MICROSOFT HAS DEBUNKED REPORTS that it's sharing Windows 10 telemetry with security outfit FireEye.
The two firms last week signed a partnership that will see FireEye's iSIGHT Intelligence tools baked into Microsoft's Window Defender.
Terms of the deal were, and remain vague, but Australian website ARN last week reported that the partnership will also see FireEye "gain access to telemetry from every device running Windows 10."
Microsoft uses telemetry data from Windows 10 to help identify security issues, to fix problems and to help improve the quality of its operating system, which sounds like a good thing. However, with the company previously admitting that it's latest OS is harvesting more data than any version before it, Microsoft's mega data-slurp also raised some privacy concerns.
The firm previously said that personal information is "seldom taken," which means, in some cases, it is.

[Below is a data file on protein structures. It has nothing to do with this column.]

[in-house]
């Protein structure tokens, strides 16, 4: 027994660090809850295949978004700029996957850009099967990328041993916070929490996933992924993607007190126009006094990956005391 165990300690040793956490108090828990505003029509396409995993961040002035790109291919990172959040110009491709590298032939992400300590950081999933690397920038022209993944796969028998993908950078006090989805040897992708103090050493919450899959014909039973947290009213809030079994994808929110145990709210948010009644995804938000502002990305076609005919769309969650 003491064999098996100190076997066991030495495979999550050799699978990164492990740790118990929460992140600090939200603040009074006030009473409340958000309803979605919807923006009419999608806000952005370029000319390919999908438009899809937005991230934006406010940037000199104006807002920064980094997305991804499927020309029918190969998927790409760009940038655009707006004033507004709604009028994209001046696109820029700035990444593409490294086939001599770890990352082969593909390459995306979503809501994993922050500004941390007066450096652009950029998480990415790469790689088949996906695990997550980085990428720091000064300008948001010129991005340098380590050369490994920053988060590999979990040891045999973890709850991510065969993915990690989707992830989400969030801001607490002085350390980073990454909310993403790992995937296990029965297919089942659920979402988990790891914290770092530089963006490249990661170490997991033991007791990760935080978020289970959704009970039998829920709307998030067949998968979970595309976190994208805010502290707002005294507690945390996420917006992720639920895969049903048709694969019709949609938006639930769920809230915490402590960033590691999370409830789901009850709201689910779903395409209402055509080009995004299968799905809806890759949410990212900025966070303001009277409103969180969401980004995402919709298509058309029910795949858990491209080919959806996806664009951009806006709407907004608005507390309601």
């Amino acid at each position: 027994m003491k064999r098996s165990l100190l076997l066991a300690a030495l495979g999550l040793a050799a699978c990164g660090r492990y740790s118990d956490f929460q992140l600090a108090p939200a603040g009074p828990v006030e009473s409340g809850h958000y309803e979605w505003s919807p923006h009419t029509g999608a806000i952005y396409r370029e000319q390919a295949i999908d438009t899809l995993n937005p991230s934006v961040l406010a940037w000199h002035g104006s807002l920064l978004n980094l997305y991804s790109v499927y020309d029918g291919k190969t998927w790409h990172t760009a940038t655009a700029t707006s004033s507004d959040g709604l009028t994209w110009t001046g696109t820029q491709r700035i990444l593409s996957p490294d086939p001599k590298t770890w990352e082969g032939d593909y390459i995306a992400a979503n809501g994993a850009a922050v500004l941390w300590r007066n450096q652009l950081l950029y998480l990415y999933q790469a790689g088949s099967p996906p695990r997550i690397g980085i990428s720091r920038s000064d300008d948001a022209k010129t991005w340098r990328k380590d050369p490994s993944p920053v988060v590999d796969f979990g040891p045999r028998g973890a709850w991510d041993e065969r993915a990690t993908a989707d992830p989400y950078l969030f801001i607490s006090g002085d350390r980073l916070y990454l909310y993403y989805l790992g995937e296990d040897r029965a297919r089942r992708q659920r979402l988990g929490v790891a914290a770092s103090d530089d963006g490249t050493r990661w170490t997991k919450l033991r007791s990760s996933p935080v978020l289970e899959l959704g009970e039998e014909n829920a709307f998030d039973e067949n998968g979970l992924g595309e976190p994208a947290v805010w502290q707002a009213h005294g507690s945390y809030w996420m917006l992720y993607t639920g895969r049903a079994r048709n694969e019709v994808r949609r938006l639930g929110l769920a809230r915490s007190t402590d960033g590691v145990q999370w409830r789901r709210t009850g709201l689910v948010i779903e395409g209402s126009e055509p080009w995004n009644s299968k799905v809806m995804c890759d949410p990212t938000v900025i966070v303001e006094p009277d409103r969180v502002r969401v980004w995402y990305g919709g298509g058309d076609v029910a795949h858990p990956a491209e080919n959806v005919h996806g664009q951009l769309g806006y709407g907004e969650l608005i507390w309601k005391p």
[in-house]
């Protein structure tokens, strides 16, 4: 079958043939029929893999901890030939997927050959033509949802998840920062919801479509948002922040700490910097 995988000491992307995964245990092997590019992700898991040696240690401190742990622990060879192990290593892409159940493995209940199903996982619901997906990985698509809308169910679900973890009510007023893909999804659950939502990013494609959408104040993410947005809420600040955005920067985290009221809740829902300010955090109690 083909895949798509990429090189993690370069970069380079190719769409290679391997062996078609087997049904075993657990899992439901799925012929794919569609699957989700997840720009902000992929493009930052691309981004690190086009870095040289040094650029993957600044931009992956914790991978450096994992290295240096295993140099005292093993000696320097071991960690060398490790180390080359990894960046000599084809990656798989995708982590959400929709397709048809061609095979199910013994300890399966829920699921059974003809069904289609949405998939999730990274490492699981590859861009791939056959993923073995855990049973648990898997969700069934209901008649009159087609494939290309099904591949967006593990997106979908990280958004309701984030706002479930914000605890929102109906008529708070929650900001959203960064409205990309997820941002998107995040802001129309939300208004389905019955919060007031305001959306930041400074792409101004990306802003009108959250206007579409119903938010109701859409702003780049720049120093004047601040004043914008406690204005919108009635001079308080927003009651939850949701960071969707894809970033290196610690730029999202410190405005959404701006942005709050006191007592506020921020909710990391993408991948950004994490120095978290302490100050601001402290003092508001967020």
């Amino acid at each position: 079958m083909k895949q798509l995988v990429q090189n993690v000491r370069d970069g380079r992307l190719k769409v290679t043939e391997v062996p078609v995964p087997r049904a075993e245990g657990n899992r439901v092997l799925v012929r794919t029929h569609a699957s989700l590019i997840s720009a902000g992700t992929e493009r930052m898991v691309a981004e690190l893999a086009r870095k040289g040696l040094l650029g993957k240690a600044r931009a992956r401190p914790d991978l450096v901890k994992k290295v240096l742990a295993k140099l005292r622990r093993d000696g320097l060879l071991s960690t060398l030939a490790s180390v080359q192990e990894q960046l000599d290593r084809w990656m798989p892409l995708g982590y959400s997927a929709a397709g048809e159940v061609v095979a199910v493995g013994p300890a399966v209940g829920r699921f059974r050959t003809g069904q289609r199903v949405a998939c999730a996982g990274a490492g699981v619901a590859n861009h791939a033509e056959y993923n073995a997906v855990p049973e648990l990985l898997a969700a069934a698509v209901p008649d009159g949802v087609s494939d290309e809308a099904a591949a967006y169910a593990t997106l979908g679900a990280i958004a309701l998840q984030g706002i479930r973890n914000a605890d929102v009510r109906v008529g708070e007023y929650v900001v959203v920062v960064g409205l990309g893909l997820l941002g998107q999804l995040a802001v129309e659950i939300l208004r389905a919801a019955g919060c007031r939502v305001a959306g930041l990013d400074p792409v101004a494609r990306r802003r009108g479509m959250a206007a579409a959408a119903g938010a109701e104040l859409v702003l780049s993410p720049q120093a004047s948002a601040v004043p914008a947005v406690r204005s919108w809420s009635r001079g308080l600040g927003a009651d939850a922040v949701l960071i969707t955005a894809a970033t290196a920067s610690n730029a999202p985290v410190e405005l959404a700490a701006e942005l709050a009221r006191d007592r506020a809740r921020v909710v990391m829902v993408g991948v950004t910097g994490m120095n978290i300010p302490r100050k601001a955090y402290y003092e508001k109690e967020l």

Microsoft has since debunked that it's sharing this data with third parties. It said in a statement to the INQUIRER: "The nature of the deal between Microsoft and FireEye is to license threat intelligence content from FireEye iSIGHT Intelligence.
"This additional layer of intelligence includes indicators and reports of past attacks collected and edited by FireEye and enhances detection capabilities of Windows Defender Advanced Threat Protection (WDATP). The deal does not include the sharing of Microsoft telemetry."
While Microsoft has cleared things up, FireEye hasn't said much about the newly-formed partnership.
"FireEye has invested in nation-state grade intelligence and we are strategically partnering with industry leaders to operationalize this high-quality intel," said Ken Gonzalez, senior vice president of corporate development at FireEye.
"By working with Microsoft we're able to offer differentiated intelligence within WDATP and together help make organisations more secure."
This isn't the only security-related controversy Microsoft has faced recently. Just last week, Kaspersky accused Microsoft of anti-competitive practices and said the firm is putting customers in danger with its attitudes to antivirus protection. µ
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